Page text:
"There are a good many scholars ..." is it right?


In "Seeing like a state" of James C.Scott there is a sentence at the beginning of a paragraph (Acknowledgements xi):

There are a good many scholars whose writings opened up new perspectives for me or provided outstanding analyses of issues that I could not have hoped to study so comprehensively on my own.

What worries me is a good many scholars. Is this some type of inversion or ancient English? Is this grammatically right? Why is a here?
I thought that appropriate version would be There are many good scholars. Am I wrong?


Posted 2017-07-26T23:05:39.760

Reputation: 447

NOTE: "good many scholars" is perfectly correct and grammatical, it is not ancient English, it is not an inversion, and it does not have the same meaning as "many good scholars". – P. E. Dant Reinstate Monica – 2017-07-27T01:22:59.630



This is a quantifying expression, a good Q with Q a quantifier:

a good many
a good few
a good number of
a good deal of

Here a good acts as an intensifier, like very or quite a. The same phrase with measure nouns (a good handful, a good yard, a good gallon) marks the measure as “full”, perhaps even more:

A good many and a good few are comparatively rare today, but were fairly common from the middle of the 19th century to the middle of the 20th; and a good number and a good deal are still current.

StoneyB on hiatus

Posted 2017-07-26T23:05:39.760

Reputation: 176 469

I disagree only on a good many. I reckon it's still widely used, although my reckoning is based on no particular research, just gut. – P. E. Dant Reinstate Monica – 2017-07-26T23:51:19.820

1Google Ngrams shows it in pretty steep decline since WWI, and that sorts with my experience: except among people who read a lot of older fiction I think it's mostly been displaced by "a whole lot", "a whole bunch" and the like. – StoneyB on hiatus – 2017-07-26T23:57:01.313

I have a distrust of the ngram in instances of popular usage, which I'm not convinced is reflected in "lots of books". A BNC, GloWbE, or COCA return would be more convincing (to me, of course) and just as soon as I can figger out how in tarnation to form the incantations at those sites, I'll run a query. – P. E. Dant Reinstate Monica – 2017-07-27T00:06:28.947

@P.E.Dant GN by and large gets more heavily weighted towards popular use the later you run it, simply because of changes in the publishing industry. COCA is pretty useless as a direct index to colloquial use (its 'spoken' corpus is mostly news broadcasts and interviews) so I think you'd do better to look at fiction. BNC is far superior. – StoneyB on hiatus – 2017-07-27T00:14:14.497

Don't you think news broadscasts etc. reflect popular usage? I should think that such broadcasts must gibe with popular usage lest they be perceived as "toney". What about a GloWbE website query? Too many NNS-authored samples? The Ngram is pretty convincing, though. Dammit. – P. E. Dant Reinstate Monica – 2017-07-27T00:21:18.557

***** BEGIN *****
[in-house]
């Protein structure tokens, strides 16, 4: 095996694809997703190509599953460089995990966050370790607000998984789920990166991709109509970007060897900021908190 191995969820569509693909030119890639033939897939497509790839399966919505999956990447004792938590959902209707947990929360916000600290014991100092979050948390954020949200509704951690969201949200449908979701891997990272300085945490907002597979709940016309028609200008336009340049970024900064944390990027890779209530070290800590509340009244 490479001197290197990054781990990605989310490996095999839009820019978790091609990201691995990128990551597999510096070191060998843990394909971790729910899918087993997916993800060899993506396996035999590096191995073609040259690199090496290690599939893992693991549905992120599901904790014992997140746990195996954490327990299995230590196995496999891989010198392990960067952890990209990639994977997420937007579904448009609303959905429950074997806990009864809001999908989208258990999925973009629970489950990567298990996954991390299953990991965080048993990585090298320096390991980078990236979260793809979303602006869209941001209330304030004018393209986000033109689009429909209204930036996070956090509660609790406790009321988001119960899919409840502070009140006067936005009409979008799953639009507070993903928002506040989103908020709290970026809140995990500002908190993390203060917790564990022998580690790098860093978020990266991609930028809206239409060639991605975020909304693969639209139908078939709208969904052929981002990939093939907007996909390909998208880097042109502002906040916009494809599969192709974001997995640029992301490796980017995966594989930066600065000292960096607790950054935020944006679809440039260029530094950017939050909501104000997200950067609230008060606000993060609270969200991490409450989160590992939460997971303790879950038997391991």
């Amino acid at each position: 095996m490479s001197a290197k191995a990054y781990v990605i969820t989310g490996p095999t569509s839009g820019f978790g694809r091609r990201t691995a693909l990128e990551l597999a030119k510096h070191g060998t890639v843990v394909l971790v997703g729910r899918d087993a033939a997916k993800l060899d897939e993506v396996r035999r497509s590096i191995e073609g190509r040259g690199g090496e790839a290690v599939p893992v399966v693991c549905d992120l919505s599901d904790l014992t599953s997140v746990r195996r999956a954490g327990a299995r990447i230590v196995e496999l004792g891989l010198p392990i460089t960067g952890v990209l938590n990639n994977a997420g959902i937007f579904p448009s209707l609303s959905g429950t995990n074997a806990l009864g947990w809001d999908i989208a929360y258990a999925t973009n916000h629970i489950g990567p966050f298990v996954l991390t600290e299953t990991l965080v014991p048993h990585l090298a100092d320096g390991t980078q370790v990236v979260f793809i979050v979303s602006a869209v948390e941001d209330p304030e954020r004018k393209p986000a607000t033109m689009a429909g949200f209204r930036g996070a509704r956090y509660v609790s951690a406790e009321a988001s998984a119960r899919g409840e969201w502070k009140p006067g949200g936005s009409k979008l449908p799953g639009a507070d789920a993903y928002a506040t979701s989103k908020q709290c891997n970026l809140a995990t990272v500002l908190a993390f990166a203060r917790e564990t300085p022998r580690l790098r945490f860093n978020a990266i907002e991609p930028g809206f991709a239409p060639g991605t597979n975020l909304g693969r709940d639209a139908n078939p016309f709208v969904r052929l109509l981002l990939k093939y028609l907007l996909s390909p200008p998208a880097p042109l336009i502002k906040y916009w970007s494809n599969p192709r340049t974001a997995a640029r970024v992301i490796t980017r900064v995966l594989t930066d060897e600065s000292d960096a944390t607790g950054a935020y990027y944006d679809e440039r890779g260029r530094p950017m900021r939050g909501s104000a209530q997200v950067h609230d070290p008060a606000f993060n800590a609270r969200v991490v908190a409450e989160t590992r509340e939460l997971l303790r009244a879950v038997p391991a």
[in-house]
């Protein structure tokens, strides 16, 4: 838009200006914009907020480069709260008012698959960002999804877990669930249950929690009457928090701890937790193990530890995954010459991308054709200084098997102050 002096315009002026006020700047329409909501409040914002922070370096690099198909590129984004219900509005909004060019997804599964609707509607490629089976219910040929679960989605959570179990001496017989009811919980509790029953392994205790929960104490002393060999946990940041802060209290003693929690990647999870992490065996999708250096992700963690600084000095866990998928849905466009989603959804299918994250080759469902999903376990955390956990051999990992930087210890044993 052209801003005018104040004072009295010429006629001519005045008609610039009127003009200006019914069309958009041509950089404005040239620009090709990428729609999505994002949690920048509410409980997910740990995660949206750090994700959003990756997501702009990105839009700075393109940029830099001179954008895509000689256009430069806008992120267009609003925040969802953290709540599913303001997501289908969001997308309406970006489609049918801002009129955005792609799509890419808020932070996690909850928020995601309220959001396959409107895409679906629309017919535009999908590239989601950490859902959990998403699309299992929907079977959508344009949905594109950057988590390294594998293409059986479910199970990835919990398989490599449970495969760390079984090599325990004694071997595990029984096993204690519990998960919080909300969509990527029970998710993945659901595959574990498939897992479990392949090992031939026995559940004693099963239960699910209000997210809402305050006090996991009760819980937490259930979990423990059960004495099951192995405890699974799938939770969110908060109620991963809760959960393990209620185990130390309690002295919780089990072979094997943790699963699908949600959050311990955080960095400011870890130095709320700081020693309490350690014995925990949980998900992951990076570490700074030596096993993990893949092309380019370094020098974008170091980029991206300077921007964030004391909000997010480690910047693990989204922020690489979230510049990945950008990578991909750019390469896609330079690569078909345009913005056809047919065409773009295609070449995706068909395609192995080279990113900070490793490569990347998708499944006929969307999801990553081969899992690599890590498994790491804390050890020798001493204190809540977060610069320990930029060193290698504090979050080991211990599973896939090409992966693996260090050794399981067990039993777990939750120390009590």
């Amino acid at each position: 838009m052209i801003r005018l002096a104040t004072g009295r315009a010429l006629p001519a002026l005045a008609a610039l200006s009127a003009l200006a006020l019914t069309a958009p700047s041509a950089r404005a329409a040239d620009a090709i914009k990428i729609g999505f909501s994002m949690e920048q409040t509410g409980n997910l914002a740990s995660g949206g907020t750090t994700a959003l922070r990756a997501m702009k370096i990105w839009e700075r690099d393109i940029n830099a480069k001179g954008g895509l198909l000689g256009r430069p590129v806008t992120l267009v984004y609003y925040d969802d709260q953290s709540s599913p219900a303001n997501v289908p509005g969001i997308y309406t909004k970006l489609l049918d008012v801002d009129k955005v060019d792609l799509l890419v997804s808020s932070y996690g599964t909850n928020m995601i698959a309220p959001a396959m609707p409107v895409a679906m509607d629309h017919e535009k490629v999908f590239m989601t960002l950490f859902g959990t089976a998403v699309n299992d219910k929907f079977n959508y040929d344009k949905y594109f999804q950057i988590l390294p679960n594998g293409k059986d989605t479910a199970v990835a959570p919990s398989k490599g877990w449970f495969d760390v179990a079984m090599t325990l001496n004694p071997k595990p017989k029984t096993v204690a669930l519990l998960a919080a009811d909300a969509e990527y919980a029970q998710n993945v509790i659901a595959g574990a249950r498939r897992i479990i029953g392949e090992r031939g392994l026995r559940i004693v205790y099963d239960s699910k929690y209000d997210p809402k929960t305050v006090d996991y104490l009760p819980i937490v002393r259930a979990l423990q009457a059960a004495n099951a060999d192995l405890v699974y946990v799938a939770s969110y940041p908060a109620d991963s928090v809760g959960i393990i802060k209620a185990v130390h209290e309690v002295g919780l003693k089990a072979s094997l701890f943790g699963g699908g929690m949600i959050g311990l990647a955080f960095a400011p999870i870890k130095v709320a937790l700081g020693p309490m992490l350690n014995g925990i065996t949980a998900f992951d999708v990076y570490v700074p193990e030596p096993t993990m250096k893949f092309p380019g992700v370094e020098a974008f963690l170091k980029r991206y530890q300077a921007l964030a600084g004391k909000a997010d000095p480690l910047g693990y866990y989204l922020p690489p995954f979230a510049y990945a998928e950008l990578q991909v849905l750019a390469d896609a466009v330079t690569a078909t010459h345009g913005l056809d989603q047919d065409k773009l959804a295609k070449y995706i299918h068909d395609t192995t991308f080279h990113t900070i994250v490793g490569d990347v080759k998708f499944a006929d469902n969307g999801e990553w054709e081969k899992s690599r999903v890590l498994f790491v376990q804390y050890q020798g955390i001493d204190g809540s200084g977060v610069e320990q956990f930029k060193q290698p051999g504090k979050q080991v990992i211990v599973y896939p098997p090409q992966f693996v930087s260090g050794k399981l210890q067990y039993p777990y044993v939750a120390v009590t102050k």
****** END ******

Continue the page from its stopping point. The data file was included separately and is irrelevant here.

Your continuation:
1@P.E.Dant They 'reflect' popular usage--so, indeed, does much contemporary academic writing--but until quite recently they were largely pre-scripted; and most interviews are with highly educated people who have said the same thing hundreds of times before and have lots of practice casting their thoughts into fairly well-considered well-crafted expressions. – StoneyB on hiatus – 2017-07-27T00:25:29.380

That may be one of the reasons why transcripts of sports commentators seem to figure disproportionately in "first citations" for many colloquial usages. I'm quite willing to believe such people really do live in a more linguistically flexible / innovative environment, but the mere fact that they're obliged to produce a stream of utterances on the fly in an inherently unpredictable context may make them naturally more prone to use constructions they might not have chosen in a more carefully-planned situation. Constructions which may thereby gain additional currency among listeners. – FumbleFingers Reinstate Monica – 2017-07-27T13:31:05.023


You're exactly right. It's an older English convention and is synonymous with There are many scholars. "Many a thing" is synonymous with "Many things", while "Many a good thing" is synonymous with "Substantially many things". As @StoneyB said, good is an adjective modifying nominalized many, not things.

A. Galloway

Posted 2017-07-26T23:05:39.760

Reputation: 541

You have to use the singular indirect article ('a') and a singular noun for it to make sense. Not "many a things" or "many some things", but "many a thing". – A. Galloway – 2017-07-26T23:33:08.763

This is exactly right. Why the downvote? It ticks me off to see incorrect downvotes. Goodness. – Lambie – 2017-07-26T23:33:40.917

3@Lambie I'm the downvoter, because this is wrong. A good many X does not mean "many good X"--it means "a substantial number of X". Good is an adjective modifying nominalized many. – StoneyB on hiatus – 2017-07-26T23:36:35.123

@StoneyB I've edited my post – A. Galloway – 2017-07-27T15:38:47.560

"There are a good many scholars" is not synonymous with "There are many scholars." – P. E. Dant Reinstate Monica – 2017-07-27T18:35:15.497